Press Release 732



Press Release 732




A nation can lose its freedom in a day but not wake up to the loss for a century.

Australia lost its right to religious freedom in 1981, but in 1917, less than a century after the event, some people are waking up to the implications of this terrible loss. And others are wondering whether it is a ‘religious right’ to discriminate on the basis of race, religion, ability to pay – or sexual preference. Are some more worthy of freedom of conscience than others?

The DOGS case of 1981 placed the High Court on trial in relation to separation of religion from the state and genuine freedom of and from religion contained in Section 116 of the Australian Constitution.

With the exception of Justice Lionel Murphy and his dissent, the judges failed the test.  And the ever increasing entanglement of the Australian polity with religion boosted by billions of taxpayer dollars for religious enterprises, has compounded, without serious questioning, ever since.

The health of the body politic, the integrity of our legal processes and above all the well-being of our public education system, have suffered grievously as a result. Australia has sowed the winds of religious privilege. Now we are reaping the whirlwinds of religious discrimination.

In the last few years, however, stimulated by the school chaplaincy cases in the High Court and the same sex marriage plebiscite, questions are being asked about the cosy relationship between wealthy, aggressive and discriminatory religious organisations and the State.

Basic questions are finally being asked:

  •   What right do religious groups have to be exempt from discrimination legislation when they take public funding?
  •   What has happened to our mythical separation of church from state and
  •   Why cannot we enjoy freedom from as well as freedom of religion? This freedom is what the DOGS fought for in 1981

 Some politicians in the Reason party and the Greens are getting the message. Before the 2016 election the Greens promised to remove religious exemptions to discrimination law for religious schools. Not so, the Lib-Labs – yet.

Religious schools are currently exempt from federal discrimination law in relation to employment and provision of education in accordance with their beliefs. Similar exemptions exist in state discrimination laws.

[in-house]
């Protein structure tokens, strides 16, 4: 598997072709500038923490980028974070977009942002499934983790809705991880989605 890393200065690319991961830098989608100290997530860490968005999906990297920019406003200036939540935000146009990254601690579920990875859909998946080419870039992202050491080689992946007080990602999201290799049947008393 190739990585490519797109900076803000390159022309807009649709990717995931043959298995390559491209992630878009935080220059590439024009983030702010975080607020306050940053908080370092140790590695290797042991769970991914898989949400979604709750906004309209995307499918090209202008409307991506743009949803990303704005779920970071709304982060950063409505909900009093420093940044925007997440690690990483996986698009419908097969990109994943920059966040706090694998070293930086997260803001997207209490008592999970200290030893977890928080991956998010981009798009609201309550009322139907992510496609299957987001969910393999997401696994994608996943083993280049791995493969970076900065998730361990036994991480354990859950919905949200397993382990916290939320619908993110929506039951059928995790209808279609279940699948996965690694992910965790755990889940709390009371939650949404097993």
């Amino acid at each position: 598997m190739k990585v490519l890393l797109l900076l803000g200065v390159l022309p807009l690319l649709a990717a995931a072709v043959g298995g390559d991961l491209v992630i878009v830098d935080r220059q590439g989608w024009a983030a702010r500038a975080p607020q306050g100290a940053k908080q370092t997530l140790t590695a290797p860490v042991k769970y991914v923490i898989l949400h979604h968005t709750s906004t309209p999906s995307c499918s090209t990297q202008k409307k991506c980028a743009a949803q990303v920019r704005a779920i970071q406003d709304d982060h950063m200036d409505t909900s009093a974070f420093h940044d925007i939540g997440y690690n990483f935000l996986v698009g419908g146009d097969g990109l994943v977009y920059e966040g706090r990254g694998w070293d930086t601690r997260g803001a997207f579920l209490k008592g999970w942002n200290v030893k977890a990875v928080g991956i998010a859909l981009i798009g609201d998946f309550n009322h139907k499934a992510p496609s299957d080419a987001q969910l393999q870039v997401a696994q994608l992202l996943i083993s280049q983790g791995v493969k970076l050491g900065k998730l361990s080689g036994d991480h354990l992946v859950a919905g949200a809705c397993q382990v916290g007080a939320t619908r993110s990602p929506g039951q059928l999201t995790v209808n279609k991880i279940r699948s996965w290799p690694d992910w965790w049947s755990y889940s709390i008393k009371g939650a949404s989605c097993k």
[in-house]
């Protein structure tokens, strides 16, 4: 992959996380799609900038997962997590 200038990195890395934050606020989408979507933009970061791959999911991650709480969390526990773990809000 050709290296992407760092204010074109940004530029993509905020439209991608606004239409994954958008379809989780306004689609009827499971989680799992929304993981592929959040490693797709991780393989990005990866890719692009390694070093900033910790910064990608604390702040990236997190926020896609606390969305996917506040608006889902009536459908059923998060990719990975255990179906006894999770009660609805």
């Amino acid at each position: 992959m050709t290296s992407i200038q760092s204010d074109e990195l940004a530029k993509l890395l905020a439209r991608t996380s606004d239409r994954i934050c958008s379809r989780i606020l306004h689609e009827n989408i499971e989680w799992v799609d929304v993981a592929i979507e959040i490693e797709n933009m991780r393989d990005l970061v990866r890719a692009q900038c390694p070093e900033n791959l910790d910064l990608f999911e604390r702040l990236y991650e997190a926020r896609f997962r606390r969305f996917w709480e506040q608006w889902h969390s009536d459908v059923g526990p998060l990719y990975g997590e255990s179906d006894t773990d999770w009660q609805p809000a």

These heavily subsidised and in many cases, overfunded schools, are determined to retain their privileged status quo in relation to religious privilege – as opposed to religious freedom. The National Catholic Education Commission (NCEC) has recently released its pre-budget submission, which reiterated the importance of religious freedom to be reflected in schools’ teaching, employment and enrolment practices.

It noted the passage of same-sex marriage legislation and said religious freedom had to be upheld so Catholic schools could “teach and foster a school environment that reflects the mission and identity of the Catholic church”. But taxpayer dollars were not left out of the religious liberty discussion. In its 2018 budget submission the NCEC also asks for a further $1.1bn to transition to the Gonski 2.0 funding package over 10 years rather than six. According to the NCEC the schools reform allows overfunded independent schools a 10-year transition period before they reach their allocation of federal funding.

Catholic systemic schools reach their share in six years, resulting in a “$1.1bn financial penalty” relative to independent schools, the NCEC argues.

The education minister, Simon Birmingham, has rejected what he calls a “scare campaign” and pointed to the fact Catholic schools will get $300m next year and $3.5bn over the decade.

Plibersek recommitted Labor to “restore every dollar” cut by the federal government from projected funding growth, or $17bn over 10 years.


As DOGS have always said, if you let the religious camel into the taxpayer’s tent, they will never be satisfied….

Nevertheless, fuelled by their historical fear of the old ‘Catholic’ vote the Labor party is cringing before the church’s lobbyists.

We read in The Guardian of Sunday January 17, 2018 that Tanya Plibersek, says that Labor has ‘no plans’ to change the law allowing religious schools to fire gay teachers, in spite of the fact that there is considerable evidence that they have both done so and intend to do so in the future.

But perhaps the Lib-Labs are caught in the fears of their own echo chamber. Along with the State school choices of the aspirational middle class and the collapse of the ‘Catholic” vote, the

times, they are a-changing.




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